Like his in-laws, Harold Isbell with his wife Lyn became actively involved in supporting charitable causes and the arts in Utah, raising four children in the state before the Continental Bank interests were eventually sold and the couple moved to San Francisco, where they continue to be actively involved in philanthropic efforts.

I knew Harold Isbell as my roommate's cousin when I was living in Salt Lake City. I adored his parents, Max and Marcella Isbell, who lived near the Mississippi locks in Bellevue, Iowa, not far from the antique shops and the Maid-Rite. After Max's death, Marcy moved to Dubuque where she lived quite independently for many years, passing away in recent months at the age of 97. She was, quite literally, the little old lady from Dubuque, who read the Mayo Clinic Health Letter and The New Yorker with equal enthusiasm.

Harold M. Isbell.

Harold Isbell is best known in recent years as editor and translator for a number of Latin classics for Penguin Books, including Heroides by Ovid and The Last Poets of Imperial Rome.

It is, perhaps, lightyears away from the three brothers in Denver who started a small herd of sheep after leaving Vermont, lightyears away from the commerce and industry of stockgrowing in Wyoming, lightyears away from the bright lights of Las Vegas and the building of a banking empire in Salt Lake City, lightyears away from Dubuque.

Photograph of Continental Bank Building in downtown Salt Lake City, Utah, now the Hotel Monaco.

Wednesday, April 8, 2009

Timothy Dolan

I received many letters of love and concern during my husband's protracted and complicated hospitalization at Mayo Clinic in the last half of 2004, but none more touching or meaningful than one which arrived in early December of that year. As summer gave way to fall, and fall to winter, the march of months seemed incomprehensible, otherworldly, an enormous weight, as we fought for a life worth saving in our frozen corner of southeastern Minnesota.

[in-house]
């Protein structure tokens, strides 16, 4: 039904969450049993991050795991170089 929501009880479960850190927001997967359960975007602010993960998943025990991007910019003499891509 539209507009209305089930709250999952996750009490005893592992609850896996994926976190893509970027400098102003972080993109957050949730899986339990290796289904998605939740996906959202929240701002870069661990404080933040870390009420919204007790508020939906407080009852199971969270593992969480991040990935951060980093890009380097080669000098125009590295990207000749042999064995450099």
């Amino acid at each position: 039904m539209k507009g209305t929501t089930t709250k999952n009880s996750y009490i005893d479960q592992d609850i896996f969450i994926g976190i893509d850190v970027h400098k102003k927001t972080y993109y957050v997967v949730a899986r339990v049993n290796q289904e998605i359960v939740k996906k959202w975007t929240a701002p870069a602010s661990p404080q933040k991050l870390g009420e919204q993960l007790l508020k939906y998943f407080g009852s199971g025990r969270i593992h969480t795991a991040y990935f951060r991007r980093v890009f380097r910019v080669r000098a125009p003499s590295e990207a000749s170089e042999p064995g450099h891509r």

The Christmas holidays were fast approaching when someone a state away, across the rugged and beautiful Mississippi River, chose to sit down and and pen a note of unconditional prayerful support on the Feast of Juan Diego, while attending a board meeting that my husband was missing on the bluffs overlooking La Crosse. As pen to paper, it was priceless, personal, and will be forever treasured for its ability to lift my spirits at a time of enormous adversity.

Opening that letter meant the world to me. Someone out there who wasn't compelled to write the note was moved to do so, actually cared, and was reaching out, straight to the heart of our difficult battle.

That person was Tim Dolan.

Timothy Michael Dolan was born February 6, 1950, in Saint Louis, Missouri, the first of five children. He studied at Saint Louis Preparatory Seminary and Cardinal Glennon College, where he studied philosophy. After receiving his Bachelor of Arts, he ventured across the sea to Rome to continue his studies at Pontifical North American College and the Angelicum.